Lydia, oh Lydia

“What about you, Pandora?

“You seem like someone who would have a tattoo.”

I blush a shade at what I consider flattery.

A group of “cool kids” of eclectic ages, genders and apparent lifestyles are planning their next trip to the tattoo parlor. Each has an assortment of vivid renditions and eagerly compares notes on artists and techniques. Their only commonality is confidence, a swagger that says, “I have style and can tolerate pain.” These could be the same kids in high school who lined the halls and jeered when I blithely pranced by in my softer side of Sears and owl glasses; today they have mistaken me as one of their own. I look around to make sure my doppelganger is not slinking behind me in a leather jacket.

I ask to see their favorites, clothing gets lifted or pulled aside, and while admiring I finally admit to not having one of my own. They encourage me. “You get addicted,” they say, “You will want another and another.”

I have a flashback: skinny arms glistening with spit and Technicolor vegetable dye. I loved Cracker Jacks back in the day when they had lick ‘em and stick ‘em tattoos as prizes. I came along too late for toys like rings and figurines, but I am lucky to at least have been a kid during the temporary tattoo era. Cracker Jacks came in packs of three so I might have as many as six tattoos: cartoon characters, tiny boats or cars, “hip” sayings like Groovy! and Far Out! and my favorite, simple flowers or paisley swirls.

This summer at an amusement park I got a henna tattoo on my wrist—a delicate vine of ivy and day lilies. I tried not to use soap but as days passed, it faded from chocolate brown to auburn orange to faint dirt, more like a smudge of freckles than a pattern. A ghostly bracelet, slowly seeping into wrinkles and pores, then disappearing.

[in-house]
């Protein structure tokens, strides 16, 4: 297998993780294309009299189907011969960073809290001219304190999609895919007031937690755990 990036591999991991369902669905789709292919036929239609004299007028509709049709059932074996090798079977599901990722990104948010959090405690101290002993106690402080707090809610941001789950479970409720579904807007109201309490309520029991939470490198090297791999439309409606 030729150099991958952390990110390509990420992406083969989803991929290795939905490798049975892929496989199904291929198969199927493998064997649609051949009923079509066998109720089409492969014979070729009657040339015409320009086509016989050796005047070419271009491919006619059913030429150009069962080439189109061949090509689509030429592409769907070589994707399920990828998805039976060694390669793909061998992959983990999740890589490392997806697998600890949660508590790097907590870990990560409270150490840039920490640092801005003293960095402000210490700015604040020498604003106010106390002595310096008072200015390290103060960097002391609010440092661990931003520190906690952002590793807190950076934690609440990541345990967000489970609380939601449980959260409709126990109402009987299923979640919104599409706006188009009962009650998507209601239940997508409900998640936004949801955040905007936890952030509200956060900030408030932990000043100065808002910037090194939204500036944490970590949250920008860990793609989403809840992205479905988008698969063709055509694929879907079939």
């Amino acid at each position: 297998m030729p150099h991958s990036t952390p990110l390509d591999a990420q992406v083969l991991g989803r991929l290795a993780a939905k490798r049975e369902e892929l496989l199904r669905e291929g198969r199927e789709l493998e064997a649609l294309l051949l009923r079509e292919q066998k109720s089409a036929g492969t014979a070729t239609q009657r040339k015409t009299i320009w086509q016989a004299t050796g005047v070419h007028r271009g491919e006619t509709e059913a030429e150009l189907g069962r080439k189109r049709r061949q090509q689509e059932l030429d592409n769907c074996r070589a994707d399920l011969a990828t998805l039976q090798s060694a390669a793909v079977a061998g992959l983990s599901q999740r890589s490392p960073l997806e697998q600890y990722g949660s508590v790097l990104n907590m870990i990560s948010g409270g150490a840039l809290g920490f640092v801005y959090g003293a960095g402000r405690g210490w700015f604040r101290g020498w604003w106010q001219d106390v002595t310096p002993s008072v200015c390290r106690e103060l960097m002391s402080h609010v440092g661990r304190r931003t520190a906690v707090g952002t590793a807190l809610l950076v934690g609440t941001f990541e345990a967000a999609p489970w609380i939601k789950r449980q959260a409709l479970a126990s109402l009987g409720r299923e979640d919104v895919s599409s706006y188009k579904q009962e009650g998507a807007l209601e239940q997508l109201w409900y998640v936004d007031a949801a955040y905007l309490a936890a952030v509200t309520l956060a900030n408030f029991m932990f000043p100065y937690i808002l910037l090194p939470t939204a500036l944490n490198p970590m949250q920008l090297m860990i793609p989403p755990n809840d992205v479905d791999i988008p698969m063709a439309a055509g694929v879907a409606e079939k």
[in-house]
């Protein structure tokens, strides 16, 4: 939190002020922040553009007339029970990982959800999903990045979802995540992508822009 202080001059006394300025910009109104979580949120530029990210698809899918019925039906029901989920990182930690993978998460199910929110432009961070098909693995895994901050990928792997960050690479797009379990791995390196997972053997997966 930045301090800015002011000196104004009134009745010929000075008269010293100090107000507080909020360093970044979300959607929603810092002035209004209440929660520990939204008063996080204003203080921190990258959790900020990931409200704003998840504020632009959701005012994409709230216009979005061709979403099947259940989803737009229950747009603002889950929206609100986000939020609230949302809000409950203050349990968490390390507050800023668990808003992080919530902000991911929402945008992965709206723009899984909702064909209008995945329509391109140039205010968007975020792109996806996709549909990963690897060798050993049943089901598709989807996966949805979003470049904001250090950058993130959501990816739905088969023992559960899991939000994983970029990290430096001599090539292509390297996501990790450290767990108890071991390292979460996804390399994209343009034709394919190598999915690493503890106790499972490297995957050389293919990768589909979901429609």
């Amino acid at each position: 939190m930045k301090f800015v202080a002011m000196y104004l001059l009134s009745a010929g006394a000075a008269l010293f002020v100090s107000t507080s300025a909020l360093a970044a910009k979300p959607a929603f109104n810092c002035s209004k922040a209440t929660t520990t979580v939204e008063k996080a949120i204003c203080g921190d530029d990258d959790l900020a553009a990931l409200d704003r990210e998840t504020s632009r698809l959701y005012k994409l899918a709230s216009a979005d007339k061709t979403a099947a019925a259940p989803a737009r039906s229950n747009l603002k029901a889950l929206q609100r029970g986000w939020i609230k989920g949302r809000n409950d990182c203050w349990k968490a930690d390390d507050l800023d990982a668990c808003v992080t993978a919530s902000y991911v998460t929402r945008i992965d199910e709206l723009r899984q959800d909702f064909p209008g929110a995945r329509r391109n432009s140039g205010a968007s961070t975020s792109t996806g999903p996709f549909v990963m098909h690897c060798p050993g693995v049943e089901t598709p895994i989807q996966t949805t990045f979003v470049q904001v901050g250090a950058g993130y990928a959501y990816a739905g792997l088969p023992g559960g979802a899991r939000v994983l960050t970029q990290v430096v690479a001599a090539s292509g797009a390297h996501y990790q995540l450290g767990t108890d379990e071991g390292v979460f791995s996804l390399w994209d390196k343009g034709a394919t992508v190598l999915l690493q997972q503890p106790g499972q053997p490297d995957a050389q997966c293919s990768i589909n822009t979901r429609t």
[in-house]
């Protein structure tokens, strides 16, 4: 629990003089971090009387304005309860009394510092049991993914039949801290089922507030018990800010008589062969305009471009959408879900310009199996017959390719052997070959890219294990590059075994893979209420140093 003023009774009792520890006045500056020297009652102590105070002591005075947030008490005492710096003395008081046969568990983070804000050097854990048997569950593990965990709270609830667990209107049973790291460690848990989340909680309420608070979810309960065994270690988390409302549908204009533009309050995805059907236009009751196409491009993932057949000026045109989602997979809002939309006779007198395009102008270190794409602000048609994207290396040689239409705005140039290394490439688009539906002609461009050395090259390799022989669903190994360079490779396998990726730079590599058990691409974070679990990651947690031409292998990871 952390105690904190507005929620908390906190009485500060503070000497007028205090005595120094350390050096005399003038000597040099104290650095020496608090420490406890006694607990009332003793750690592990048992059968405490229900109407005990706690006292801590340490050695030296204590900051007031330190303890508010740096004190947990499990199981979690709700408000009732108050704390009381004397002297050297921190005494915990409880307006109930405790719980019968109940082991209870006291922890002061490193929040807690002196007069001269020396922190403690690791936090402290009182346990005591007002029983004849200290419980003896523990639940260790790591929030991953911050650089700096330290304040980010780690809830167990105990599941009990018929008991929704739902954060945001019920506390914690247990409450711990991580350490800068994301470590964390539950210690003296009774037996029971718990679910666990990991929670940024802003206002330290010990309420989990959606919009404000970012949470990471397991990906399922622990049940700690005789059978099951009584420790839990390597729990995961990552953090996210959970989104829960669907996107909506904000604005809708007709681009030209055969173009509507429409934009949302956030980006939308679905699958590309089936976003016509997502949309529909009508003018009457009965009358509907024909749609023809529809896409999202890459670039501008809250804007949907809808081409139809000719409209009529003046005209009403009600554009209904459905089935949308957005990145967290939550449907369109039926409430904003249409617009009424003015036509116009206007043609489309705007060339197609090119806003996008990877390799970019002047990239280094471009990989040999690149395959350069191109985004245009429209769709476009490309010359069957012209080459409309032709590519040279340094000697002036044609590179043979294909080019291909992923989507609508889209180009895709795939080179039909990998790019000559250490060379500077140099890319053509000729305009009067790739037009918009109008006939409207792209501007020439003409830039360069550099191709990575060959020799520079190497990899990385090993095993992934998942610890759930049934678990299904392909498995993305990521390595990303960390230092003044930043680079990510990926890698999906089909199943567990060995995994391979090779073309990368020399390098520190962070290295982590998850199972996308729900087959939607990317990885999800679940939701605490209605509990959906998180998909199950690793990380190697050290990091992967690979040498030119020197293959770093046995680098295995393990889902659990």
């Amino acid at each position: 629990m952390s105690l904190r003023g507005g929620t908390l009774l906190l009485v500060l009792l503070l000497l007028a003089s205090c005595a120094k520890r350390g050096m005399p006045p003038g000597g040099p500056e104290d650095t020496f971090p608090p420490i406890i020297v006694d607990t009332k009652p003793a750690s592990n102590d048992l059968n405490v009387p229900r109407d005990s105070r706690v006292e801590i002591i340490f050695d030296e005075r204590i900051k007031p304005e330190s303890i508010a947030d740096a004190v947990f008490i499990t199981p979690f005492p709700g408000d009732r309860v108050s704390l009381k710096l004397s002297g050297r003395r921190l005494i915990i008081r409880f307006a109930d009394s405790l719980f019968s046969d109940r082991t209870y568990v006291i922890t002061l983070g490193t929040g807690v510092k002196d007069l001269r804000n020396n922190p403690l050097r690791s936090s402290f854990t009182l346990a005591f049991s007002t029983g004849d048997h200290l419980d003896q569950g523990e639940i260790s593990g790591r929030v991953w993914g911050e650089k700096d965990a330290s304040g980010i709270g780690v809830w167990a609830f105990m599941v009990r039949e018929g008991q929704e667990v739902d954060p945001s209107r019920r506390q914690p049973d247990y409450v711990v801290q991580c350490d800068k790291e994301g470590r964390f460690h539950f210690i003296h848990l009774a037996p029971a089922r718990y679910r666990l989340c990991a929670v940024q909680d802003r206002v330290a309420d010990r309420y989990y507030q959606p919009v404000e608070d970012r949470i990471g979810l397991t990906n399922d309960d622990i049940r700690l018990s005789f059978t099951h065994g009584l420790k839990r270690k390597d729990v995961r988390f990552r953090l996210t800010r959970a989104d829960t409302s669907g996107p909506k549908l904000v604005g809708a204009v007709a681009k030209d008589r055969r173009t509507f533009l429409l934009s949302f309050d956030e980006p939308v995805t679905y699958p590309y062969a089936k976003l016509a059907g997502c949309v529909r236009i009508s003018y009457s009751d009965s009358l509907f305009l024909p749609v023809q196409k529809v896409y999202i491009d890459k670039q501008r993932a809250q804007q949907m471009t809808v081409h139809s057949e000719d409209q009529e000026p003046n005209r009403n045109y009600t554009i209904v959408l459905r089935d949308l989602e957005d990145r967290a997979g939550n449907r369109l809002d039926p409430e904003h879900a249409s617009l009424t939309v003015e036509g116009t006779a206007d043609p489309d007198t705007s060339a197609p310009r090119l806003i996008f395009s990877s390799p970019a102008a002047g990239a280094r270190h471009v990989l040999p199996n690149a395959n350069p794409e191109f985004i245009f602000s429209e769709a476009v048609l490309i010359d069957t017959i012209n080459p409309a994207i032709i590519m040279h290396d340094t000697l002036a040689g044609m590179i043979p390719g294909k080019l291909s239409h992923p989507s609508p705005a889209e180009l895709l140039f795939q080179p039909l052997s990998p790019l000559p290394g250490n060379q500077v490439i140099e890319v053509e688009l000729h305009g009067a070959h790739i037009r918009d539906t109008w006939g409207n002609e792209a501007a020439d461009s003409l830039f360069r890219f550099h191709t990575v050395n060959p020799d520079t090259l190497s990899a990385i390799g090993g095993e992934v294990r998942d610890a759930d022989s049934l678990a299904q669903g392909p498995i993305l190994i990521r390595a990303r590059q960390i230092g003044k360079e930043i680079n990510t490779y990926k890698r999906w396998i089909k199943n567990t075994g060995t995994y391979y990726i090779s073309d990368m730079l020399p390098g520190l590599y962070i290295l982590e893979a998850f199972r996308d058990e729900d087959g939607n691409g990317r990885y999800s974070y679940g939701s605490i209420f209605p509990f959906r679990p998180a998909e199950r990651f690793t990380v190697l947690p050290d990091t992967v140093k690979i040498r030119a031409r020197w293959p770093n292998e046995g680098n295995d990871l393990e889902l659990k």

There is no doubt I love ink on skin. I am also intrigued by the passion and stories that surround the images.

I have known several men and women who have acquired elaborate Japanese style motifs over substantial parts of their body. Antique woodblock prints are perfect templates, the lines and color schemes translate and animate brilliantly on flesh. One of my colleagues has a Geisha with a layered kimono and parasol posing on her biceps and a fire breathing dragon emerging from her cleavage. Another has a carp swimming up her torso. Another yet has a tangle of chrysanthemums sprinkled in and around Hokusai’s wave like seashells.

I know people who have single drawings with significant meanings. A woman tattooed a butterfly on her hip for her fiftieth birthday, the year she also flew from an unhappy marriage. One of our own Great Whatsit heroes sports a Superman symbol on his calf. A bright green cloverleaf celebrates an Irish heritage, a palm tree on an ankle, a tiny Red Sock on a proud Boston fan’s pitching arm.

So if I like the idea of seeming like a person who would have a tattoo, if I love the look of color on my body and if I am intrigued by speaking a thousands words in the connotation of a picture, why am I not in the parlor chair right now?

The answer reads trite—commitment issues.

I saw a woman on a train once who had tattooed her entire shaved head with very realistic blue scales that also ran down her neck, disappearing into a tattered black scarf. She had an evil scowl that matched her markings. She scared me. I could not take my eyes off her. What if she ever came to Jesus? Wanted a job at IBM? Decided to grow out her hair? Curly hair rimmed in reptilian skin is disturbing in many future scenarios. Also confusing, the Betty Page twenty-something sitting in front of me on the Boston Common with the Vargas girl tattooed over both shoulders and down her back: a pin-up usually reserved for truck stop bathrooms or military barracks, three feet of the female form drawn through traditionally male eyes. Was she going to love this tattoo after her ironic phase and into her feminist phase?